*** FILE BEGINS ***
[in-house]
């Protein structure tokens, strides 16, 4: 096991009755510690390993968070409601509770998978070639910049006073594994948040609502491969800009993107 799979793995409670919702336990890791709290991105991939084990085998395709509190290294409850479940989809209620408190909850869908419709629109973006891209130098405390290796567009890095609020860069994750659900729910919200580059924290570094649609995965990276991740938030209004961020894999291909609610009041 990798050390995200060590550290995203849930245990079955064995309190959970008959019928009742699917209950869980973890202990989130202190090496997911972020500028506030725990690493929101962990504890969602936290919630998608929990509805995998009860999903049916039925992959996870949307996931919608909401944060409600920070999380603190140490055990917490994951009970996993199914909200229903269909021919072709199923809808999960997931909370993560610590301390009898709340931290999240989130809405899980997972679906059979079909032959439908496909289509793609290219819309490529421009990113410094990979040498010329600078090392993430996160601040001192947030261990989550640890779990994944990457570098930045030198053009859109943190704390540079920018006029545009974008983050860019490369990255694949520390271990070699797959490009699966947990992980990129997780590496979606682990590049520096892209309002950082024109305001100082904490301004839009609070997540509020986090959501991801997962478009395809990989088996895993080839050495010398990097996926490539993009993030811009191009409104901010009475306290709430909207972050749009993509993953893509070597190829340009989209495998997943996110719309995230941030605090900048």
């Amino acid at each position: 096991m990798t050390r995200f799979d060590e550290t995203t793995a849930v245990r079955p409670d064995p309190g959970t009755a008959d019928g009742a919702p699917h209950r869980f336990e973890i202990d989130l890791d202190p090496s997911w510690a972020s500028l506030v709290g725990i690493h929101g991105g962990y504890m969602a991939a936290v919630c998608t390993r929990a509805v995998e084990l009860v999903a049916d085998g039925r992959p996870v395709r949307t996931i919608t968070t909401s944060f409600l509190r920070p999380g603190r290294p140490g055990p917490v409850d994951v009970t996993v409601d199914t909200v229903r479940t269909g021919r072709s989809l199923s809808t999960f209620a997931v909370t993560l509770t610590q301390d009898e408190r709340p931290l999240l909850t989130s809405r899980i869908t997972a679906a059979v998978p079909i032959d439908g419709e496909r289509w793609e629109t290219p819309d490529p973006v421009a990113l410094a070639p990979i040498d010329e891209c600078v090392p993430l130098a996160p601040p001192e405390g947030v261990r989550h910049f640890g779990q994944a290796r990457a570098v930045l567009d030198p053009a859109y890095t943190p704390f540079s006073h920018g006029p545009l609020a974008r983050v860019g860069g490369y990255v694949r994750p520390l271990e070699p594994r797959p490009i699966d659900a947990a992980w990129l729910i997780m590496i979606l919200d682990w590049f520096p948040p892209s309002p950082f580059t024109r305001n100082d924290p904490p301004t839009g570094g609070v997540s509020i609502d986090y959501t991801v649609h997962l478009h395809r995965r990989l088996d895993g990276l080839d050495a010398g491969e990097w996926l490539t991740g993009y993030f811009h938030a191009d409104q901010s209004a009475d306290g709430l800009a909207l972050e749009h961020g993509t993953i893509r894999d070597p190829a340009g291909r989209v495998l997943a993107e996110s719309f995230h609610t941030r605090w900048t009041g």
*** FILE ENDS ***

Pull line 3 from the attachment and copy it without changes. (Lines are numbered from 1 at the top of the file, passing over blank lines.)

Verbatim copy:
């Amino acid at each position: 096991m990798t050390r995200f799979d060590e550290t995203t793995a849930v245990r079955p409670d064995p309190g959970t009755a008959d019928g009742a919702p699917h209950r869980f336990e973890i202990d989130l890791d202190p090496s997911w510690a972020s500028l506030v709290g725990i690493h929101g991105g962990y504890m969602a991939a936290v919630c998608t390993r929990a509805v995998e084990l009860v999903a049916d085998g039925r992959p996870v395709r949307t996931i919608t968070t909401s944060f409600l509190r920070p999380g603190r290294p140490g055990p917490v409850d994951v009970t996993v409601d199914t909200v229903r479940t269909g021919r072709s989809l199923s809808t999960f209620a997931v909370t993560l509770t610590q301390d009898e408190r709340p931290l999240l909850t989130s809405r899980i869908t997972a679906a059979v998978p079909i032959d439908g419709e496909r289509w793609e629109t290219p819309d490529p973006v421009a990113l410094a070639p990979i040498d010329e891209c600078v090392p993430l130098a996160p601040p001192e405390g947030v261990r989550h910049f640890g779990q994944a290796r990457a570098v930045l567009d030198p053009a859109y890095t943190p704390f540079s006073h920018g006029p545009l609020a974008r983050v860019g860069g490369y990255v694949r994750p520390l271990e070699p594994r797959p490009i699966d659900a947990a992980w990129l729910i997780m590496i979606l919200d682990w590049f520096p948040p892209s309002p950082f580059t024109r305001n100082d924290p904490p301004t839009g570094g609070v997540s509020i609502d986090y959501t991801v649609h997962l478009h395809r995965r990989l088996d895993g990276l080839d050495a010398g491969e990097w996926l490539t991740g993009y993030f811009h938030a191009d409104q901010s209004a009475d306290g709430l800009a909207l972050e749009h961020g993509t993953i893509r894999d070597p190829a340009g291909r989209v495998l997943a993107e996110s719309f995230h609610t941030r605090w900048t009041g």